Thread: Marcy Oct 27
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Old 11-06-2018, 08:47 AM   #12
tenderfoot's Avatar
Join Date: Sep 2015
Location: Rochester NY
Posts: 298
I think it was just last year when Neil embarked on a winter odyssey - climb the 100 highest peaks in ADK's within a 3 month winter period - Dec21-Mar21.

His project site is here.
His writings on fitness are here.
He has donated an ebook on the project here.

I'm 53, was way heavier than I should be, and hike with my daughter. I would never consider hopping out on the field with professional (or even High School) football, hockey, soccer, etc players either. Was not in shape, did not know the rules, have not been taught the needed skills, did not have the equipment, etc. Good chance if I did I would get hurt, let down fellow players, not have a good time or require outside assistance. Well, in some ways ADK hiking is the same. Not as severe as my example but in some ways similar. The gentleman I passed in sweat pants, 'normal' down coat and no pack on the way to Marcy on a day with 30F temps and freezing rain was not having as good a time as I was.

So I pick up tips on skills and rules here. I am always adding to gear closet. Most items not crazy expensive (ex wish to try Trailboss's food-service glove vapor barrier trick next). And I started losing weight and working out. I am of the age where it is easy enough to attribute aches and pains and limitations to "getting old" but much of those issues are weight related and as such reversible to some extent.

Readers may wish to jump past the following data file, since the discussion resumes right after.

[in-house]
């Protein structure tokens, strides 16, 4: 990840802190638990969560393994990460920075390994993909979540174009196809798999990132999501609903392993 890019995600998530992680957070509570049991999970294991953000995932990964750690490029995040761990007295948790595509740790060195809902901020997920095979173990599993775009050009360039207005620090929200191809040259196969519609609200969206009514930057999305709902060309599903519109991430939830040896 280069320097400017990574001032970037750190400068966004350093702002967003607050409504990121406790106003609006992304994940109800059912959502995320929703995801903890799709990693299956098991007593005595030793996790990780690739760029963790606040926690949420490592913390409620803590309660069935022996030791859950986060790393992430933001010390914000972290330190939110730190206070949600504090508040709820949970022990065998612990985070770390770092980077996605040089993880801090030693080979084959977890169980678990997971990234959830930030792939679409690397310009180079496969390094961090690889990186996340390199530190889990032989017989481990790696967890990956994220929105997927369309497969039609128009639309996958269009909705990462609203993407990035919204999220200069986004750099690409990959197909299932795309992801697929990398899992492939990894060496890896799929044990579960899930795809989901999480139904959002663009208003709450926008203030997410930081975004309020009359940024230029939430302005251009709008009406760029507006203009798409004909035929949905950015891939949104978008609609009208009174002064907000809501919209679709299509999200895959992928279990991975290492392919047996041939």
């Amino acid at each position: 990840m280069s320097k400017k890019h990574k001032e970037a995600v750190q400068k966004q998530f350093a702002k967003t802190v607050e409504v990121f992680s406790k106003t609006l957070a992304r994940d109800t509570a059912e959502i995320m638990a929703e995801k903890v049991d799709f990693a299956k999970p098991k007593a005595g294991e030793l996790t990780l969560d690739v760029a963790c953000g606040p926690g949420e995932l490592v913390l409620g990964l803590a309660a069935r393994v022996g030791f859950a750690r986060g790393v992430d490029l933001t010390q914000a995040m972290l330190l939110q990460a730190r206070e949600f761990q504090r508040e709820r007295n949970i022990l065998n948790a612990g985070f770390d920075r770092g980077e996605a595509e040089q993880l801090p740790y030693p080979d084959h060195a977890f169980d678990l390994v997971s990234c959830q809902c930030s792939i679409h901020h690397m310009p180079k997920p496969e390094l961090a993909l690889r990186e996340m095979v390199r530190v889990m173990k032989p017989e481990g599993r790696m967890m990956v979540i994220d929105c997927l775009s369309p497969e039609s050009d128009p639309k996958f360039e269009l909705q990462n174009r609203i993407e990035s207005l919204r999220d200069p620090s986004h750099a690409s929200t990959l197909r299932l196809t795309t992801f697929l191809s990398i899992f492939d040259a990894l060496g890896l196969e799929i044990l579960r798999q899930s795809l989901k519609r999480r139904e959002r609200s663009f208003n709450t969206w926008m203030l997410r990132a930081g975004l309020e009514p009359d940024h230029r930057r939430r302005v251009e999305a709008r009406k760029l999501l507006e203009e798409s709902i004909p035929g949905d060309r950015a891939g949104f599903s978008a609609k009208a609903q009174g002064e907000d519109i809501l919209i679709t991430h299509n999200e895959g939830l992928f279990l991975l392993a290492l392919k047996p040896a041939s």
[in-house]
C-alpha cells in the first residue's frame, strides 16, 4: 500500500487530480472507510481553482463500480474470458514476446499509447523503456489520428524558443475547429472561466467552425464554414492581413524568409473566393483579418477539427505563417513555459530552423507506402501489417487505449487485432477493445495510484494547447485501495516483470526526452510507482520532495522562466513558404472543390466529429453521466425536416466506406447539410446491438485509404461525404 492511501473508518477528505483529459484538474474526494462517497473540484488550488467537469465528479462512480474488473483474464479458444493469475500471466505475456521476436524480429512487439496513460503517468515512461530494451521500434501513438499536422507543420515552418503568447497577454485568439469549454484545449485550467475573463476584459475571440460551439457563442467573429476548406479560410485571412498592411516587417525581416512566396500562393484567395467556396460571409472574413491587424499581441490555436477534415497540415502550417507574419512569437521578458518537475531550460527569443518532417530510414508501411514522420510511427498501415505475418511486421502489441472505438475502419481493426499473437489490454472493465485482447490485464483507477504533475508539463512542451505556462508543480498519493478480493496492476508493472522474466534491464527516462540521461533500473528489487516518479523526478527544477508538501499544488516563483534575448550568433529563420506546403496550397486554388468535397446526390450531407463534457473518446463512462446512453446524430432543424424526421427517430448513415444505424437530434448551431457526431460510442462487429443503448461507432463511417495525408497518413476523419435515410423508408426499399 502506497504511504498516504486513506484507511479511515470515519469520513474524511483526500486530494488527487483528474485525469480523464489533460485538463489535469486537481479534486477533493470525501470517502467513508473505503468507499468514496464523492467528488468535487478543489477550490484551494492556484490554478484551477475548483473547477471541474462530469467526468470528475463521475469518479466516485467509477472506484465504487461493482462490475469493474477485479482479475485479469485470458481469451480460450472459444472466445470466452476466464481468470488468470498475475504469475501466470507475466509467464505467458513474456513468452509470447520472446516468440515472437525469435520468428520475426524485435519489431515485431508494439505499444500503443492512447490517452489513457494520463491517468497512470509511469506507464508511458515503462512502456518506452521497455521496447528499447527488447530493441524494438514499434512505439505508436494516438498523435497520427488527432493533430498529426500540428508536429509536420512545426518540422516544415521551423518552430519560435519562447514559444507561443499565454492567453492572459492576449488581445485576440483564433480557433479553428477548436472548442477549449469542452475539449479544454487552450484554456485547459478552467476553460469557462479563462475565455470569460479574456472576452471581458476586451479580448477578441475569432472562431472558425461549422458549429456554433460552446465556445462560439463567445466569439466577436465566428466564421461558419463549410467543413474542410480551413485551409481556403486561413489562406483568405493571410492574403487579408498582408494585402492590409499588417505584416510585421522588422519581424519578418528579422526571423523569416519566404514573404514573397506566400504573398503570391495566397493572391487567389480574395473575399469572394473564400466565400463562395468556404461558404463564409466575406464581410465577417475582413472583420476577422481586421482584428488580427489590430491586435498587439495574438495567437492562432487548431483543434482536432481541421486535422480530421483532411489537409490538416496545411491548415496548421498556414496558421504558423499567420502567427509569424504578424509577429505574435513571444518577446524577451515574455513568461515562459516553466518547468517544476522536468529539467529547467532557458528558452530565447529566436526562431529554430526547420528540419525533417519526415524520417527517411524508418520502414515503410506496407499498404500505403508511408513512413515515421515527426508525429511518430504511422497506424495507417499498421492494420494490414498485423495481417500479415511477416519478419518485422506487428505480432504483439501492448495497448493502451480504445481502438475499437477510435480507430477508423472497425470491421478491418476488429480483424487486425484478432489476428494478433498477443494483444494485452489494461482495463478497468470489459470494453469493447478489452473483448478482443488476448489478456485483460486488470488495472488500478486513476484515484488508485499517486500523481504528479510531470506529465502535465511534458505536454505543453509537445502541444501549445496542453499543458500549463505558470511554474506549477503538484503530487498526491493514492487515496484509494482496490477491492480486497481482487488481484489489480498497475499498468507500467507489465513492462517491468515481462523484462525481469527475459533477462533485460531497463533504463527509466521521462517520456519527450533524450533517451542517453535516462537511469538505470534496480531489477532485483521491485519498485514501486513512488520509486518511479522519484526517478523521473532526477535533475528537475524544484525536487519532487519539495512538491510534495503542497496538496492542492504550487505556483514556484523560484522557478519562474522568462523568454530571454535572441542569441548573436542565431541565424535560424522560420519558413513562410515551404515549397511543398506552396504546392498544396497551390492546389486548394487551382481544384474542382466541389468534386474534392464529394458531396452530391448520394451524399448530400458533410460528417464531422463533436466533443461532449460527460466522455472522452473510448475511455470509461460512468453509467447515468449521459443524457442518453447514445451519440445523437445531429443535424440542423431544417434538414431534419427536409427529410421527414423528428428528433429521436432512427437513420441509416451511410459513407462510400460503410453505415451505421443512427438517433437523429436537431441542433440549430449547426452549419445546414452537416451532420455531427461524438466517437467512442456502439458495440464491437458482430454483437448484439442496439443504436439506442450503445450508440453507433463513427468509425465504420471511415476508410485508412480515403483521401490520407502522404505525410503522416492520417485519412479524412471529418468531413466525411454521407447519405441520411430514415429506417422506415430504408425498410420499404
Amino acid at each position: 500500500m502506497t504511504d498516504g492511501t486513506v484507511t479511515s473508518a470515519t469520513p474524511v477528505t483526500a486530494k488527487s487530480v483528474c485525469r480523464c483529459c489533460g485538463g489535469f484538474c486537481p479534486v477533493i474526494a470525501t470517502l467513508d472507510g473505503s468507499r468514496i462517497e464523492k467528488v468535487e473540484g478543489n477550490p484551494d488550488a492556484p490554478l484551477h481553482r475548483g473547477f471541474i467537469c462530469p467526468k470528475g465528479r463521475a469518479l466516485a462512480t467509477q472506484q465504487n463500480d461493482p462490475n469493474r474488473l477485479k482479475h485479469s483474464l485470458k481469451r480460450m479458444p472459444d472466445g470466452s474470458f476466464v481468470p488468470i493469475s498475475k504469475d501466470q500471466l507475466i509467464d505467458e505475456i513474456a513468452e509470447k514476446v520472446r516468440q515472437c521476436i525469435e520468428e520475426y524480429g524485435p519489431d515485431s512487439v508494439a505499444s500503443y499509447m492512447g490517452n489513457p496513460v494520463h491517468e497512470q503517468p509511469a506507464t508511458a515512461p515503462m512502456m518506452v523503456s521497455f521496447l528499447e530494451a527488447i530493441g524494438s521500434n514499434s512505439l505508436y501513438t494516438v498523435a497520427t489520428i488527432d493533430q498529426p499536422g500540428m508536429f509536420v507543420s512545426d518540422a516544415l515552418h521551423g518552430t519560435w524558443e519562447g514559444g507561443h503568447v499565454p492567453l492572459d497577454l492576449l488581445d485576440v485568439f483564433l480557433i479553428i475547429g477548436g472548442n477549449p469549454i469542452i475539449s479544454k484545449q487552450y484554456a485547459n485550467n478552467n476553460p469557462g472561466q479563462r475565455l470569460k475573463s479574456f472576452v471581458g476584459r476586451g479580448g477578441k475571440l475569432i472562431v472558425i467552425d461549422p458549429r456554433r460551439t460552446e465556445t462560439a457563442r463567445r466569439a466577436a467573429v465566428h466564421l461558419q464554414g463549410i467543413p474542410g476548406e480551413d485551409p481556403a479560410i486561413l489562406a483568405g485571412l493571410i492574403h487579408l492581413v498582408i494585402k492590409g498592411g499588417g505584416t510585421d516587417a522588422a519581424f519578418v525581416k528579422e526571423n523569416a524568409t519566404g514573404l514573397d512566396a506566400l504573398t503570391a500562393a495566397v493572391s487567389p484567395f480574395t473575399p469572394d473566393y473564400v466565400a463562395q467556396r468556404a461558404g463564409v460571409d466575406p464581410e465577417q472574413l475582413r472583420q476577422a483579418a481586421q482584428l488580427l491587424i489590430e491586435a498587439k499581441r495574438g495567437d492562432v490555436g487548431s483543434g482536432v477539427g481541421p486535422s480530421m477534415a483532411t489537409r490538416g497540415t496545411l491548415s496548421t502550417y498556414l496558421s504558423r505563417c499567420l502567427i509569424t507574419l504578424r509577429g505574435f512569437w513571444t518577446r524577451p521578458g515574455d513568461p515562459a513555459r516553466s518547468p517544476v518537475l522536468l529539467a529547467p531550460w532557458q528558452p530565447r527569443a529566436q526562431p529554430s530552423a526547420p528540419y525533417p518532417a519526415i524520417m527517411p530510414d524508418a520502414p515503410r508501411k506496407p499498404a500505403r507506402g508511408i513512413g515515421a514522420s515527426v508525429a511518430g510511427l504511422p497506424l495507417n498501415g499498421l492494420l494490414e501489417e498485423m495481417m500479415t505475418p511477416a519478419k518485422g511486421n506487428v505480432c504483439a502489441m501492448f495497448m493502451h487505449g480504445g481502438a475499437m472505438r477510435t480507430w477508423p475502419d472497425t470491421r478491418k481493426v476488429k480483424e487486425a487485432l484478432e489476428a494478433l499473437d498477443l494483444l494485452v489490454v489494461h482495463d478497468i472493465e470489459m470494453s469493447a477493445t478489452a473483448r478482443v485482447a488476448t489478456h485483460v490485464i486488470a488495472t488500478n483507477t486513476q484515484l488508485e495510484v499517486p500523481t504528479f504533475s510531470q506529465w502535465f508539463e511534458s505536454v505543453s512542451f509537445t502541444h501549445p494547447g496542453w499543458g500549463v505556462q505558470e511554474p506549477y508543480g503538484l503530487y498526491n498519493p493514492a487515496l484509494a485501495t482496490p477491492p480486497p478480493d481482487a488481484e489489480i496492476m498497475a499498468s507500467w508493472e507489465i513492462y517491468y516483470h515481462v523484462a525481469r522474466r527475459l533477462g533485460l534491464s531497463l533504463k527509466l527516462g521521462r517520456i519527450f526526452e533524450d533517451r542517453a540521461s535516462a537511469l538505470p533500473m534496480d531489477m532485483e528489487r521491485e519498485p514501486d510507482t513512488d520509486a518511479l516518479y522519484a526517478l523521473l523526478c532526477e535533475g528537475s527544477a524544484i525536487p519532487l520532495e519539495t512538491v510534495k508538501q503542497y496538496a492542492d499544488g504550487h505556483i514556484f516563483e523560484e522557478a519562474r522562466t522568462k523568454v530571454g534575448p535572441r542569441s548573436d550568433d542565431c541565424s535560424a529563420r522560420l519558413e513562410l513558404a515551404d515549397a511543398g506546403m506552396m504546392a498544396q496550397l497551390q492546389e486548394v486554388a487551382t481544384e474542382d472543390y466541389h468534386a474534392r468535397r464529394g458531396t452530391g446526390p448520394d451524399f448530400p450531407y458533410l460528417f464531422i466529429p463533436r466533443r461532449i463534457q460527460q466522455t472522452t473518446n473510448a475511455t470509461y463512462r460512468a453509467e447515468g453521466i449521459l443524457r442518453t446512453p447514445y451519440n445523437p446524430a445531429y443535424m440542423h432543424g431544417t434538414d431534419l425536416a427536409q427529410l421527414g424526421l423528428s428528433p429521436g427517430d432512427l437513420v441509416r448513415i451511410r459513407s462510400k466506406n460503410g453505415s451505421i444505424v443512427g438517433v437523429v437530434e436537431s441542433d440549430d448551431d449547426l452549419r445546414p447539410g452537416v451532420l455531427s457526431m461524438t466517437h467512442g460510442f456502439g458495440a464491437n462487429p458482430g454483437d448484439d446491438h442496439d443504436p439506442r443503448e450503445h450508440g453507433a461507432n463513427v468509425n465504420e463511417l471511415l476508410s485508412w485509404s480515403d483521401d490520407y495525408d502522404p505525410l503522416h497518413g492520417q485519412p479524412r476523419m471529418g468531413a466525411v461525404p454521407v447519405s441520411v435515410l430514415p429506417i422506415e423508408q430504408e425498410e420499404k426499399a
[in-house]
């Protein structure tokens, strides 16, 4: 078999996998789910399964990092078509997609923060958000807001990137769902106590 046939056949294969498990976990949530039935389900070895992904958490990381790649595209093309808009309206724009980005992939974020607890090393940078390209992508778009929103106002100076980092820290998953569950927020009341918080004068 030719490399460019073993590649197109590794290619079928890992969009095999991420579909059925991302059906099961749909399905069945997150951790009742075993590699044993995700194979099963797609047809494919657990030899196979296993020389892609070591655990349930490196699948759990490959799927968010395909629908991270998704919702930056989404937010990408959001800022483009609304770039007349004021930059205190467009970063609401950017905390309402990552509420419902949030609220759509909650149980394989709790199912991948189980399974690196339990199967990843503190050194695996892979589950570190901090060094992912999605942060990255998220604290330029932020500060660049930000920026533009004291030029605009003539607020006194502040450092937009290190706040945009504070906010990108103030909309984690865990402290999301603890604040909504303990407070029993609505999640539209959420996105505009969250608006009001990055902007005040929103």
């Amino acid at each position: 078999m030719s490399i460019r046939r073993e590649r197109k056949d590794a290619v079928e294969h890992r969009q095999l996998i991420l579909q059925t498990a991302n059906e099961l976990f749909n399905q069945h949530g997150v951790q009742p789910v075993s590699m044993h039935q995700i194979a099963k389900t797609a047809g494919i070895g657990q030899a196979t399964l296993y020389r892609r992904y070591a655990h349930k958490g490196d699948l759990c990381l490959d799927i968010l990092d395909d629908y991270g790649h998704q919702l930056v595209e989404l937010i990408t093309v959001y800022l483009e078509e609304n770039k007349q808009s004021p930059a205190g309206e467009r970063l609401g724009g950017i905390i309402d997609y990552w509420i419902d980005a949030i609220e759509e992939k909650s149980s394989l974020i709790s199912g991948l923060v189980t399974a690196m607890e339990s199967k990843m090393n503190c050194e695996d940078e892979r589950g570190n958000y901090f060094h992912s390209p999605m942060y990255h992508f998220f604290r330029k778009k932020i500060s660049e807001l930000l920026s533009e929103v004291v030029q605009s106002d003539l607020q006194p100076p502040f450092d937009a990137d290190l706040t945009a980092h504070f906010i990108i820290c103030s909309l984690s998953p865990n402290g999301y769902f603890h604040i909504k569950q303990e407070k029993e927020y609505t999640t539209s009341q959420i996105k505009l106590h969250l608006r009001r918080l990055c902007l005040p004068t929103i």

Sorry - this reply is longer than needed. My point is Neal's epic travels encouraged me to drop some pounds to become a more responsible hiker. And the last couple of hikes have been much more enjoyable.

I really like the "Leave No Trace" ethics. And as my daughter points out a fat guy laying across the trail clutching his chest is a "trace."

PS I'm not saying one needs to be in tip top shape to enjoy hiking in the ADK's. Know your limits and work within them, pushing a bit now and then. I really like the recent 29'r post. Less traveled peaks, shorter hikes, every one with a view.
Eyes on the Forest, not on the Trees
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